Monday, February 25, 2013

Failure to launch

I can't quite get it off the ground! The desire of my heart is to connect with young girls and encourage them in their value to preserve their sexual and emotional purity until marriage.  Somedays I feel like a soldier suiting up for battle as I attempt to combat the effects of the sexualization on today's youth. 

The date has been set for this year's retreat and I do see God in it, but its not moving forward very quickly! I spent most of the day after last weeks planning meeting feeling like it was too much to navigate.  After three attempts to get our planning team together we were finally able to meet. The previous two attempts had been sidelined by illness and my unexpected flat tire. (I guess all flat tires are unexpected, huh?)

Still feeling motivated, I was excited to see the ladies for last weeks meeting.  Until a few of the preschoolers who came along went up to our bonus room to play. 

Did I mention that we got a puppy for Christmas? Ugh....potty training has not been easy and my three 'I'll do anything to get a puppy!' kiddos have lost interest in him.  No one likes to take him out, and unknown to me, Max has happily begun using the cubbies in our playroom as a litter box. 
I'll admit I don't go into the playroom much - it has a door and I close it. 

Not far into our meeting the visiting preschoolers uncovered Max's 'treasures' - SERIOUSLY!  How was this dog a gift for me?  After making the ladies wait for another 10 minutes so I could clean up, we finally got started.  I was so embarrassed and just knew these ladies thought I was the worst mom and housekeeper ever.

I'd like to tell you that I recovered quickly and had the mental and emotional maturity to rebound and make great progress at that meeting.  No such luck.  I held it together for the meeting and then spent the rest of the day in an emotional ditch.  You know the one, where you wonder why you even thought you could make a difference? The place where you dig in your heels convinced that it's all a waste of time?

Then Saturday came.  I was up early to do the usual shuffle running kids to their practices peppering every sentence I blurted out with a 'hurry up!' or 'we're going to be late!' I raced through the chores then ended up at the church to help with a food distribution truck, clearly not running on an emotionally full tank prepared to pour into others.

God didn't care.  He used me anyway, a crystal clear reminder that He will use me even if I think I'm unworthy. As I jumped in line and helped a lady with an armload of groceries to her car, my heart lifted and I was giddy to be helping her.  She was so grateful and shared openly about her husbands job loss and her hourly job at a local hospital.  She talked about 5 of her neighbors whose homes were in foreclosure and how her family was hanging on to every dime hoping to prevent losing their home as well.  I hugged her and I listened and I felt the greatest benefit.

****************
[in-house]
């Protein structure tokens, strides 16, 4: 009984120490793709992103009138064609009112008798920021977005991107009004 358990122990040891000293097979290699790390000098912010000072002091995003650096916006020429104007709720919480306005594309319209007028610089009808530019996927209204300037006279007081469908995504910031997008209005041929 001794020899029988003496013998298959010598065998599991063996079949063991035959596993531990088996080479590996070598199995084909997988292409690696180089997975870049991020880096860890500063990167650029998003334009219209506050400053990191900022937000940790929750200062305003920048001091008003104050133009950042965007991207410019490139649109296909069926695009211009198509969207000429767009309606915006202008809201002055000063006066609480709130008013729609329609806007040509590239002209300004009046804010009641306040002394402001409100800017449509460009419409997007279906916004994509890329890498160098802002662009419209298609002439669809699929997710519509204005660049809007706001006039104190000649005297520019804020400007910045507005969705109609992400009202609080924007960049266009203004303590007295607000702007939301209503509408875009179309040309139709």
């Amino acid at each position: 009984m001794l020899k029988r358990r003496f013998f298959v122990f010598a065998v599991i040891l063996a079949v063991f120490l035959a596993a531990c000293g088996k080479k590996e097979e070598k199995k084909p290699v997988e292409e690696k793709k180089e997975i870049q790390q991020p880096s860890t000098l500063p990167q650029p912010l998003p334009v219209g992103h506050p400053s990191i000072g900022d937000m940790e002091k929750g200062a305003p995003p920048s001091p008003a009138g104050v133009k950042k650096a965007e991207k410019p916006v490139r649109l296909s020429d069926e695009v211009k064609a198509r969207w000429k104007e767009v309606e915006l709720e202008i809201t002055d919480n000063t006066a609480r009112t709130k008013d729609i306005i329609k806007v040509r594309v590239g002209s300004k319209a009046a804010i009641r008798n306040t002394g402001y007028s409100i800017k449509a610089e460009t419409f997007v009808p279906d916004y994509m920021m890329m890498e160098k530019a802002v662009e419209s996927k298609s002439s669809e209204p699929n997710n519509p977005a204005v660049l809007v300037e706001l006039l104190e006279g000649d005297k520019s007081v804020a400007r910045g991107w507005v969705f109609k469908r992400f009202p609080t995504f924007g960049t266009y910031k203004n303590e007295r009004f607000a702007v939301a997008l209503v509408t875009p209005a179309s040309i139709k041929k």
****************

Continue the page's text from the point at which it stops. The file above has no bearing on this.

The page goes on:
As the plans for PINC (purity is no compromise) University April 19/20, 2013 unfold, I pledge to get my 'stuff' out of the way.  My insecurities, my fears, my agenda, and my pride.  My 'dog poo' is so minor in the big picture and if I choose to stay stuck in it, no one will benefit.  Feel free to hold me accountable!

Thursday, February 14, 2013

The Ride

I'm writing this blog today for those of you who think there is no hope for love in your marriage or that real love doesn't even exist anymore.  Marriage is hard and at times it can seem one sided; like a roommate relationship based merely on convenience.  It can be lonely and heartbreaking and may even feel worthless to keep trying, but let me offer you a glimpse behind our closed doors.

Scott and I met when we were in high school.  He was a senior and I was a sophomore.  We were part of a group of mutual friends and we hit it off.  He was my first date and my first kiss, we attended prom together and through a few ups and downs, we made it through a 6 year long-distance college romance and got engaged when I was 20.  We fell deeply in love and I have boxes of letters that catalog our history.  Life was great and after many years living for the weekends when we would be together, we were elated at the prospect of being married and living in the same place.

Eighteen years ago when we pledged our love to one another in front of 150 friends,family members and two pastors, we were drunk on dreams.  I had visions of the two of us cuddling on the couch for hours each evening and candlelit dinners spent gazing into each others eyes.  With only ever having had weekends to spend together in the past, I assumed every married day together would only offer more of that bliss, more uninterrupted time to focus only on each other, more special outings with walks and movies and more time to see the best in each other.  The problem was that we had never had to experience juggling our everyday responsibilities within our relationship.  When I went to see Scott on the weekends he was all I focused on and the same was true when he saw me at college.